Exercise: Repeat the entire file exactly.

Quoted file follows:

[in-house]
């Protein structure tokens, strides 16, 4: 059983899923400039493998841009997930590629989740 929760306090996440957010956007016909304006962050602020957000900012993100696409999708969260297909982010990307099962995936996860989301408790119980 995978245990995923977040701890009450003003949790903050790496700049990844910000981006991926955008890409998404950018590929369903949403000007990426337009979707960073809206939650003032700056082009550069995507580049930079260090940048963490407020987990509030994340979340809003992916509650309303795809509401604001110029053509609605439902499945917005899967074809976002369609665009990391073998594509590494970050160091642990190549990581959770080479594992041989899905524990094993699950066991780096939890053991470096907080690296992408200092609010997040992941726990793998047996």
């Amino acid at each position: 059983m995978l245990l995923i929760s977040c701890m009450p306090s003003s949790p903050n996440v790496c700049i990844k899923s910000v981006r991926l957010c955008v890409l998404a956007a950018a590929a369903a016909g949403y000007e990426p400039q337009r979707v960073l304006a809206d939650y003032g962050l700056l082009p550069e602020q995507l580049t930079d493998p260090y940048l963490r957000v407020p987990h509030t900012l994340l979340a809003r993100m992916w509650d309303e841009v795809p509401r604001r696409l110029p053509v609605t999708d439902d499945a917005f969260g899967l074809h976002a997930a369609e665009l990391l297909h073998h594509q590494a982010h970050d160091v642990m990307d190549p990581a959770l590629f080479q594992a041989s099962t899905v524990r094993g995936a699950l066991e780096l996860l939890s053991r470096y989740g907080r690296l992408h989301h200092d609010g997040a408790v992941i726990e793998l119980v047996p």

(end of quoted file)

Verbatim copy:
[in-house]
């Protein structure tokens, strides 16, 4: 059983899923400039493998841009997930590629989740 929760306090996440957010956007016909304006962050602020957000900012993100696409999708969260297909982010990307099962995936996860989301408790119980 995978245990995923977040701890009450003003949790903050790496700049990844910000981006991926955008890409998404950018590929369903949403000007990426337009979707960073809206939650003032700056082009550069995507580049930079260090940048963490407020987990509030994340979340809003992916509650309303795809509401604001110029053509609605439902499945917005899967074809976002369609665009990391073998594509590494970050160091642990190549990581959770080479594992041989899905524990094993699950066991780096939890053991470096907080690296992408200092609010997040992941726990793998047996």
């Amino acid at each position: 059983m995978l245990l995923i929760s977040c701890m009450p306090s003003s949790p903050n996440v790496c700049i990844k899923s910000v981006r991926l957010c955008v890409l998404a956007a950018a590929a369903a016909g949403y000007e990426p400039q337009r979707v960073l304006a809206d939650y003032g962050l700056l082009p550069e602020q995507l580049t930079d493998p260090y940048l963490r957000v407020p987990h509030t900012l994340l979340a809003r993100m992916w509650d309303e841009v795809p509401r604001r696409l110029p053509v609605t999708d439902d499945a917005f969260g899967l074809h976002a997930a369609e665009l990391l297909h073998h594509q590494a982010h970050d160091v642990m990307d190549p990581a959770l590629f080479q594992a041989s099962t899905v524990r094993g995936a699950l066991e780096l996860l939890s053991r470096y989740g907080r690296l992408h989301h200092d609010g997040a408790v992941i726990e793998l119980v047996p």